Mikhail Bulgakov: The Master and Margarita, Pt. 1
Bulgakov may present problems for some American readers. First of all, the introduction of “the Devil” into a work of modern fiction automatically classifies it as fantasy or a genre not meant to be taken seriously. Bulgakov recognizes the inherent assumption by most modern sophisticated readers that “the Devil” (or any supernatural being) most emphatically DOES NOT exist. That’s exactly what the characters in the novel believe. Bulgakov also recognizes that anyone living in the modern world claiming to have seen and talked to the Devil would most likely be placed under psychiatric observation (since everyone knows that supernatural beings DO NOT exist). And that’s exactly what happens to some of the characters in the novel. Finally, Bulgakov recognizes that even if the Devil did exist, he might not necessarily be the spooky terror as portrayed in a movie like The Exorcist. He may, indeed, act somewhat like a goofball - sinister, perhaps, and lethal if crossed, but mostly rather banal. That also happens in the novel.
Another problem is that most Americans have trouble with Russian names. For one thing the names are not only foreign sounding, they’re long too. It seems that in Russia a character can be called by a first name, a last name, or a nickname – sometimes all on the same page. This makes it confusing for English-speaking readers. It would be the same as if a Russian with poor English skills was reading an English novel and the characters were named John Smith, John Smithson, Jan Johnson, and John Jansen. The reader may have to stop more than once and try to remember: now who was this guy again? It might not be a bad idea to get a small sheet of paper and write down the characters in the novel, just the way you have the characters listed at the start of a Shakespeare play.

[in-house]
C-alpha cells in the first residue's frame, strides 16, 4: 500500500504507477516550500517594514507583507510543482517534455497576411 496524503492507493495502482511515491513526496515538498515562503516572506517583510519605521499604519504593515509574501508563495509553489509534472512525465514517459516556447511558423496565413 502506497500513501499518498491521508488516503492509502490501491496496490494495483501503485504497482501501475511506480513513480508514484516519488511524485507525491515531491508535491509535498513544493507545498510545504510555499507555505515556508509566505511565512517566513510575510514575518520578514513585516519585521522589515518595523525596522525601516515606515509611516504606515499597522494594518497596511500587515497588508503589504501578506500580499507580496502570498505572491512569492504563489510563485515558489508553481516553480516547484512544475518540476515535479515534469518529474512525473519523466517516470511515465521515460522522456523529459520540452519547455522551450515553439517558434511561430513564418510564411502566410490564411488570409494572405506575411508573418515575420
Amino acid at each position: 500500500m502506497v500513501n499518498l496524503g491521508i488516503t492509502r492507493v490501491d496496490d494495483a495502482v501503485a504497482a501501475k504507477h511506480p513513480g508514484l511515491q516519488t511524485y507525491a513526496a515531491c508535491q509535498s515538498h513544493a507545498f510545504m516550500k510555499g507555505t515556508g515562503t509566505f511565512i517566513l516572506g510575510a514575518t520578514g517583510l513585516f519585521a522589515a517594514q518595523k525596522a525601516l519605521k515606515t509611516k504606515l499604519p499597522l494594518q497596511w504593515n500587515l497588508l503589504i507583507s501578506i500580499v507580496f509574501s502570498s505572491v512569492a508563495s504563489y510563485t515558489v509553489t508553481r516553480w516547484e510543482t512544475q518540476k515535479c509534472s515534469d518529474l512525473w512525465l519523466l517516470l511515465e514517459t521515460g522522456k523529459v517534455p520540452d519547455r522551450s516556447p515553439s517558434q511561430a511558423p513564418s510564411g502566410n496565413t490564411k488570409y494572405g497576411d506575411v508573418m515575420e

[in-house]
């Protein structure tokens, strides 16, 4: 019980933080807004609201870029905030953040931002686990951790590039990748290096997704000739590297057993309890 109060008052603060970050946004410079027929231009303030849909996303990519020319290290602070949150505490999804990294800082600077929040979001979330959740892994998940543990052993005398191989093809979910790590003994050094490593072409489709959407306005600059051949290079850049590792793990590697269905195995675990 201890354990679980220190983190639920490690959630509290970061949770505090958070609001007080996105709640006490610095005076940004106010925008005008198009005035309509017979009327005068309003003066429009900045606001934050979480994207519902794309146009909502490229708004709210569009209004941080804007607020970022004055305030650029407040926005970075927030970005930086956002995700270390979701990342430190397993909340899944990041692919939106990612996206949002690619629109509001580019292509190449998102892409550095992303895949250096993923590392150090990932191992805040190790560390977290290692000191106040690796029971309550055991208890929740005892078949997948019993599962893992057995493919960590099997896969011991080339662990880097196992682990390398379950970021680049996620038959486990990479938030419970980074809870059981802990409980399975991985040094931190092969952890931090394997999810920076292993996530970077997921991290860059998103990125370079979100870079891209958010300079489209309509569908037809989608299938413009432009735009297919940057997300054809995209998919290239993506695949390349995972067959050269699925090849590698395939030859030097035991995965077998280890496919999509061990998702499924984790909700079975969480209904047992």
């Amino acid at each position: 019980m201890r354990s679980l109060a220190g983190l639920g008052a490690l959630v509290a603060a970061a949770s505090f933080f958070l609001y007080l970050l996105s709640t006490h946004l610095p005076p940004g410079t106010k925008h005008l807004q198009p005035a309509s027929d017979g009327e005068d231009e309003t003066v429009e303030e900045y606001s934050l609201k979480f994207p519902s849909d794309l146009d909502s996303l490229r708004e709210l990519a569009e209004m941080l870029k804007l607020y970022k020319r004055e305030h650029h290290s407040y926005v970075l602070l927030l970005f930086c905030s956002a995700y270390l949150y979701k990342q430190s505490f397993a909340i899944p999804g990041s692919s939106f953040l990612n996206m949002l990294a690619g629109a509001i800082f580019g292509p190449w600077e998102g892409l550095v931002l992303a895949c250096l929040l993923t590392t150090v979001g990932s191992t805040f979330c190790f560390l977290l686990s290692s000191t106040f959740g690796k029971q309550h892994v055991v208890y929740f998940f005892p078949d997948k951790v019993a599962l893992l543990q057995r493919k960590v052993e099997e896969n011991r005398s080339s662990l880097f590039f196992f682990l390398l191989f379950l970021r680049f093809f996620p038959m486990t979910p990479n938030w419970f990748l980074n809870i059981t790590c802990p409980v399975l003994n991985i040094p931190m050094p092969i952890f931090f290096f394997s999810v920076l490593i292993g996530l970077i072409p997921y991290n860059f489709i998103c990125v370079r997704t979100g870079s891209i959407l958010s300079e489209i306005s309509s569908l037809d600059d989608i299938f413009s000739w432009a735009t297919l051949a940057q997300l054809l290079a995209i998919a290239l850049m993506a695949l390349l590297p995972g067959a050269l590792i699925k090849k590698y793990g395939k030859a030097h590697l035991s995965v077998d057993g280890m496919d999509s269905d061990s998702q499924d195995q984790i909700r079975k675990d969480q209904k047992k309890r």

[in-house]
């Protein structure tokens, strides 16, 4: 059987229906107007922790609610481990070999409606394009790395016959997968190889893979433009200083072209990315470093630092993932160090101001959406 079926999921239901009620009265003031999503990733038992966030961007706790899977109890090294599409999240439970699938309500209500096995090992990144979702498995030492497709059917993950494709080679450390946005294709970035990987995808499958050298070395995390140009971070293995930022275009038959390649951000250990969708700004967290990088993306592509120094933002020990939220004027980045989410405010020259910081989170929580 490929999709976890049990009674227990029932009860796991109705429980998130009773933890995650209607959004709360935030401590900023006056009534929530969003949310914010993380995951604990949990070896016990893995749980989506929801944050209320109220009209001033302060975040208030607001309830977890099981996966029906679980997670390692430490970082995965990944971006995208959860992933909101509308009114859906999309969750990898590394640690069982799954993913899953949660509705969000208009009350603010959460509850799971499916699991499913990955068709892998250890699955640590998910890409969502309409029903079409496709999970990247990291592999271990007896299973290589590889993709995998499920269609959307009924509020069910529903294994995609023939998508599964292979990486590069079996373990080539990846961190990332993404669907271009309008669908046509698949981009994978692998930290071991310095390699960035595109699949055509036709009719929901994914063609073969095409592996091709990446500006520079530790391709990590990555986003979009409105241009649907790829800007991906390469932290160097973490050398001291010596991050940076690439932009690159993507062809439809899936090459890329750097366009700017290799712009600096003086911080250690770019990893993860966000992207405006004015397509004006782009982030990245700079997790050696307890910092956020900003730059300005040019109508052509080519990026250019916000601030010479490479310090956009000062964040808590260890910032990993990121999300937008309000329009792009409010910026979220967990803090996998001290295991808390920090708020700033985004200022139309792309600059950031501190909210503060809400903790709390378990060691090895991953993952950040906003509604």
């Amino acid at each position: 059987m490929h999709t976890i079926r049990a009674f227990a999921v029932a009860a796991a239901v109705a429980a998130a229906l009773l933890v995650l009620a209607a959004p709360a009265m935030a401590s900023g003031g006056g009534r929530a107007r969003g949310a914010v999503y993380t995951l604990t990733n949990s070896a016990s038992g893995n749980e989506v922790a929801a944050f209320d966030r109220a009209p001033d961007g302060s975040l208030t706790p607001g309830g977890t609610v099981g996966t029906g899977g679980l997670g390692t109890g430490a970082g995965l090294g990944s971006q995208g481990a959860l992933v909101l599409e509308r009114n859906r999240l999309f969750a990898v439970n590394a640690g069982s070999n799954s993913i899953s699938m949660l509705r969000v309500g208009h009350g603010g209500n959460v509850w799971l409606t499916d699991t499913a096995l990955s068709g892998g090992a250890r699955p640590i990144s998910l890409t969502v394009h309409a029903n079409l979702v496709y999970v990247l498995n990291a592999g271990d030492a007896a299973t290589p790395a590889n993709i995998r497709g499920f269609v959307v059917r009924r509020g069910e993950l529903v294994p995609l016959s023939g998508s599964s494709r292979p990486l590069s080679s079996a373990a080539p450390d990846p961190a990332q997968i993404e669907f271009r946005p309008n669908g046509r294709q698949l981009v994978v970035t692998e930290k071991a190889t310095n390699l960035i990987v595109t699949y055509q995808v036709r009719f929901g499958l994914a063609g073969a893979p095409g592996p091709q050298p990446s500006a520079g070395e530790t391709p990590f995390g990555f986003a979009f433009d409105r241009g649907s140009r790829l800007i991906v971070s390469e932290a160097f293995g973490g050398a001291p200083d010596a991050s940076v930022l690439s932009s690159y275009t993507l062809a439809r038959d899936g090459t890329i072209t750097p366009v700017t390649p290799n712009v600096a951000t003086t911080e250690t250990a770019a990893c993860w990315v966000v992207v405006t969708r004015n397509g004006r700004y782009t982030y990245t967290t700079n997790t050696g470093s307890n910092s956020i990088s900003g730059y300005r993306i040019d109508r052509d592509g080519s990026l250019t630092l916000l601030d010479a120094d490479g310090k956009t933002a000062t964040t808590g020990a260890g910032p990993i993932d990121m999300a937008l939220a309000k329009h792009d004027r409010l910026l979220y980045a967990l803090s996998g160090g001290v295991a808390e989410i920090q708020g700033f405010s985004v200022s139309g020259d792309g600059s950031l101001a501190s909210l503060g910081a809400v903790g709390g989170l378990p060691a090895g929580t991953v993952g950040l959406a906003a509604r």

Aside from these minor difficulties, however, the novel should appeal to a broad array of readers. Those who like adventure get a gruesome beheading by the third chapter, and the adventures keep right on coming after that. Those who like political backdrops notice the effect of government policy on the arts (the book was banned in the Soviet Union). Those who like dark humor find the story funny in a very offbeat kind of way. And those who like Russian literature find Bulgakov in the same unmistakable literary tradition as Dostoevsky and Chekhov.
Although the novel is written mostly in a style of magical realism, two of the chapters in Part One have nothing magical about them. They concern the trial and crucifixion of Jesus and are written in a very straightforward realistic style. The reader can almost feel the pounding headache of Pontius Pilate, the oppressive heat and dust on the way to Golgotha, and the brutish demeanor of the Roman soldiers. All of this is in stark contrast to the hard-drinking, late-night carousing, money-grubbing urban dwellers of Moscow. The reader is left to grapple with the stark question: what would I have done if confronted by the Devil in Moscow? Fortunately, we don’t have to give a straight answer. We’re able to close the book whenever we want and say: “It’s only a story. It’s not real.” The Devil DOES NOT exist. And thank goodness I don’t live in Moscow.